Regulatory and security issues around financial and medical records have led EMC to upgrade one of its storage products.

The company Tuesday announced the Compliance Edition of Centera, a storage system that it released a year ago

this month. Although EMC has called Centera its fastest-growing product line, its sales force has run into an expected roadblock, according to one of its executives. Customers lauded the device’s ability to scale to hundreds of terabytes and manage unchanged or “”fixed”” data, he said, but banks and health-care institutions needed something that would address the growing number of laws that govern how long files have to be kept.

“”We learned literally the hard way,”” said Ken Steinhardt, EMC’s director of technology analysis.

Though laws and regulations vary according to vertical market and geography, some Canadian health-care rules, for example, require records to be kept for 10 years or more. This has become a concern as hospitals rush to turn paper files into electronic patient records, a strategy encouraged by last year’s Romanow report.

Steinhardt said Centera Compliance Edition would deal with the problem at the object level, allowing users to select how long the record needs to be retained. Each time an item of data is stored, a mathematical algorithm creates a unique identifier, which Steinhardt likened to a claim check, which will securely allow them to access it. This key would also show users if a record is changed for any reason.

Robert Terdeman, CTO and senior vice-president of Rogers Medical Intelligence Solutions, said the company uses Centera throughout its organization, including its Toronto office. The company, which collects and publishes health information, isn’t bound by any regulatory issues, but Terdeman said an upgrade to Compliance Edition could help it monitor how licensed content is stored and used on other Web sites.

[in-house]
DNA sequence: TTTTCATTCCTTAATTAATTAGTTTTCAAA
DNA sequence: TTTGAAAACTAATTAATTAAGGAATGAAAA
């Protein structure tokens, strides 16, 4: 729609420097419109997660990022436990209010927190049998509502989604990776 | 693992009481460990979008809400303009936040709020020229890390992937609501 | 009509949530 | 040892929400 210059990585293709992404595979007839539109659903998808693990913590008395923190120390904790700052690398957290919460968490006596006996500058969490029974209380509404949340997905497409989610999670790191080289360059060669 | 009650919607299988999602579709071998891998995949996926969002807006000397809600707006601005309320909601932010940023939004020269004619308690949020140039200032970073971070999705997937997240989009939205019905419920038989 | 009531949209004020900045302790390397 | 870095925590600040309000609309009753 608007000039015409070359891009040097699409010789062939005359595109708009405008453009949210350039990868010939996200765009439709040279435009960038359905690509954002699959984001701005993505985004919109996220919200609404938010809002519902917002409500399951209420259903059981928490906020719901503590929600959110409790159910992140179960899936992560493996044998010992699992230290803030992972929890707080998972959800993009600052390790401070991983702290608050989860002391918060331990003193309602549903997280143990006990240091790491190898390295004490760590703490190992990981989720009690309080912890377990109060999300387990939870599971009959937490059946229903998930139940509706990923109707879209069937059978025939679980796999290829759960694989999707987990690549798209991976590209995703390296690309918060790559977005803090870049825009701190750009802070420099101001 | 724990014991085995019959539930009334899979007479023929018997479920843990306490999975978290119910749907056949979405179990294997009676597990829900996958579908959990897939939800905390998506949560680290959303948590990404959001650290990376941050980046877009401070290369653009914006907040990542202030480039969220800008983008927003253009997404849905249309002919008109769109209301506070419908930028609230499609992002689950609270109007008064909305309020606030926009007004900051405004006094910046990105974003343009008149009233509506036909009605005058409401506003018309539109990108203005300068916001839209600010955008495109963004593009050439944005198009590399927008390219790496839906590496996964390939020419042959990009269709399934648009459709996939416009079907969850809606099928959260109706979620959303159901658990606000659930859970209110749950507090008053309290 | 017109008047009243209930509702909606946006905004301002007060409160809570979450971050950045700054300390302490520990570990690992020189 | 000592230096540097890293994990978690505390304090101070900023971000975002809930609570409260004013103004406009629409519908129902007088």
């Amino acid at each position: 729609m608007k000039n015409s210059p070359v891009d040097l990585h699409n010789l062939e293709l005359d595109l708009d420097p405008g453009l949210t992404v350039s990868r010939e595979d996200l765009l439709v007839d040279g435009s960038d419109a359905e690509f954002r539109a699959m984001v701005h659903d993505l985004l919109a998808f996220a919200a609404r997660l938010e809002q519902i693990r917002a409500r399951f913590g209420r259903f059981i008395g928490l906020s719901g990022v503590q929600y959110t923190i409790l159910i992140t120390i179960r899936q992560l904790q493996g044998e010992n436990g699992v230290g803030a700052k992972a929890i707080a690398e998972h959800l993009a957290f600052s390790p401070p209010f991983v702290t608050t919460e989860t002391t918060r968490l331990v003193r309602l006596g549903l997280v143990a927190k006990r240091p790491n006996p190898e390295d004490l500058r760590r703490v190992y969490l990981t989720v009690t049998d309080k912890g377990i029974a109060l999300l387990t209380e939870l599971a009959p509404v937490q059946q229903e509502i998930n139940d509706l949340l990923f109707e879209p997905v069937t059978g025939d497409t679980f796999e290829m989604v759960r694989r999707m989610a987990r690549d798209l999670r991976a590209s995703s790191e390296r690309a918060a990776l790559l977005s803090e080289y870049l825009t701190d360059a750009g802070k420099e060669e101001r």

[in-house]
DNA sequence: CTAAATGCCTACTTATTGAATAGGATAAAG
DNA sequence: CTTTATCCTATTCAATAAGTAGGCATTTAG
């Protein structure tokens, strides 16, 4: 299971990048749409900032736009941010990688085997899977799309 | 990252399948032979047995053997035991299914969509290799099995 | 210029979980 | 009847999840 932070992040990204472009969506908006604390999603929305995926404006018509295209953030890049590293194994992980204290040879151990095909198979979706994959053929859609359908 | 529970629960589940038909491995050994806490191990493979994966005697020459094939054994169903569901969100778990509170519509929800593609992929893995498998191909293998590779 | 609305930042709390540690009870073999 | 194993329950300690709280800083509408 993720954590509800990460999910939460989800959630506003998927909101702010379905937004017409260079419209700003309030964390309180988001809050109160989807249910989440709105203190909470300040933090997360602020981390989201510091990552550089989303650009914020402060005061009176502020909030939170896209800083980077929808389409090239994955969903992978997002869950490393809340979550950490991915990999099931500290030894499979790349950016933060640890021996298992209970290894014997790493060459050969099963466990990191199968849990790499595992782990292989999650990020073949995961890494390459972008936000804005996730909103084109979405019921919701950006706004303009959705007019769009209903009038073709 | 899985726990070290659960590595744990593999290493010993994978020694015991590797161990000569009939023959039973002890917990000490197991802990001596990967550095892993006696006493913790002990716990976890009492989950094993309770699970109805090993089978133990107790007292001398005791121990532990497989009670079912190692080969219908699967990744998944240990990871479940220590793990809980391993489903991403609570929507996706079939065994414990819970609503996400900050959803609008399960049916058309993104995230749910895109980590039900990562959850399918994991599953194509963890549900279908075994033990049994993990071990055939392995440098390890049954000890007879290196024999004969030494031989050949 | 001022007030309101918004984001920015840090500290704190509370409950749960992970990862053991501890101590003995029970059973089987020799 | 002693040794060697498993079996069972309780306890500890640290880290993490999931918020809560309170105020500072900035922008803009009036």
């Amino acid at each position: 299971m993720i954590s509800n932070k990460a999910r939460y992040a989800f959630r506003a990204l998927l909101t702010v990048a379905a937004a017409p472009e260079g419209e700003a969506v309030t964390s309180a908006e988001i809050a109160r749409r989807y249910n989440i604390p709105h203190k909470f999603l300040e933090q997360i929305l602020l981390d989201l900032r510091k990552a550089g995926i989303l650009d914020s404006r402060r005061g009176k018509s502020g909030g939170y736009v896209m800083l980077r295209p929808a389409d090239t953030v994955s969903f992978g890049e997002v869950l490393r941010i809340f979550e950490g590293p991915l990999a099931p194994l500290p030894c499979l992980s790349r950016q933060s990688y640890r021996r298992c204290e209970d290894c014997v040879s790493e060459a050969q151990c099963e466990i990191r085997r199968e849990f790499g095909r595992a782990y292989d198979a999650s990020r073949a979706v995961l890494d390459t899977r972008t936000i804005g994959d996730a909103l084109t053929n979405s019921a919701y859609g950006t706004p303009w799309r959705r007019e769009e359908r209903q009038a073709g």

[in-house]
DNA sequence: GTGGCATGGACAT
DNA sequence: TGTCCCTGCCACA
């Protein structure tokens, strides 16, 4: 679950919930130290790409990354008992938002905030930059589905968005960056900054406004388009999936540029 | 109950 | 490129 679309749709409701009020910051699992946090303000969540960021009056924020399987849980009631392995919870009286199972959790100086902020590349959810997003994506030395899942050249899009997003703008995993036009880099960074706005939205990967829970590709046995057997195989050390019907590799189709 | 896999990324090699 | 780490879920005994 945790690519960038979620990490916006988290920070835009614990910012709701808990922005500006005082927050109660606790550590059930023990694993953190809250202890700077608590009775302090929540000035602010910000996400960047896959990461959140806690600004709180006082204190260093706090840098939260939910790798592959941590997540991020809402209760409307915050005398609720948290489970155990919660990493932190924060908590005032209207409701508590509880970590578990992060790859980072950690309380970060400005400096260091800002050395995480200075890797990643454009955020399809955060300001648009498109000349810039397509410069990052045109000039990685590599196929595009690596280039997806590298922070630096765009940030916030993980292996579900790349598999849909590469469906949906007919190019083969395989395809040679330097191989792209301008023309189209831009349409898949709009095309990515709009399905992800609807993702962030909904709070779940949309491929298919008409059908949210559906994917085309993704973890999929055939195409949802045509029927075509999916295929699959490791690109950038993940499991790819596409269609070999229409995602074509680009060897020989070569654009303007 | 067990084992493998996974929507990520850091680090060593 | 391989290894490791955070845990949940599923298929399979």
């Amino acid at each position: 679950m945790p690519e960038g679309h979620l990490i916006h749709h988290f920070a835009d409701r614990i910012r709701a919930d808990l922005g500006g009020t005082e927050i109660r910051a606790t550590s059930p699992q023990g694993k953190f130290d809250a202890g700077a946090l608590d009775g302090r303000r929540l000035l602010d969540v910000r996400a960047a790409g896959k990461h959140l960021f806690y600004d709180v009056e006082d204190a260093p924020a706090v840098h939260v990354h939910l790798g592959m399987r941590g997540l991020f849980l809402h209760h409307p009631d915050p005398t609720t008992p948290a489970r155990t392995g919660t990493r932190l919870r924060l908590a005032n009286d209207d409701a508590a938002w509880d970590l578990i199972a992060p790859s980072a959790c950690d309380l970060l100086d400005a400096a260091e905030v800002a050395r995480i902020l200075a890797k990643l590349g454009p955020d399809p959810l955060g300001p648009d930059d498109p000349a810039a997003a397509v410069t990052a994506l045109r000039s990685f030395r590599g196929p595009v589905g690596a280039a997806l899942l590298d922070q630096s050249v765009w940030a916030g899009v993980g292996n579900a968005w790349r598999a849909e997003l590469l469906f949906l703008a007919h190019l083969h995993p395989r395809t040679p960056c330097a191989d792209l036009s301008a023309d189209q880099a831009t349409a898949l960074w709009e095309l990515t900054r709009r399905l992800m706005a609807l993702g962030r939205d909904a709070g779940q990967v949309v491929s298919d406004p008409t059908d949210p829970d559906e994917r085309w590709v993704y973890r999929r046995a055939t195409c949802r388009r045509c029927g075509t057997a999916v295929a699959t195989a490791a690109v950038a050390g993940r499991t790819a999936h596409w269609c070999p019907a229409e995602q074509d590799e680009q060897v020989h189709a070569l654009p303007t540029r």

“”Most people use it for a single application like records retention, or billing. They’re missing the boat,”” he said. “”This technology is equivalent to where enterprise storage was as a concept in the beginning of the last decade. This a new technology to enable a whole class of information, and particularly unstructured information, to be serially reused.””

Steinhardt said he thinks EMC has a considerable lead on competitors. “”They just don’t get it yet,”” he said. “”If they’re not working with the same application providers that live in that space, they’re oblivious to it. We were oblivious to it.””

Potential regulations and laws facing enterprise record keepers include the Ontario Securities Commission’s Regulation 101

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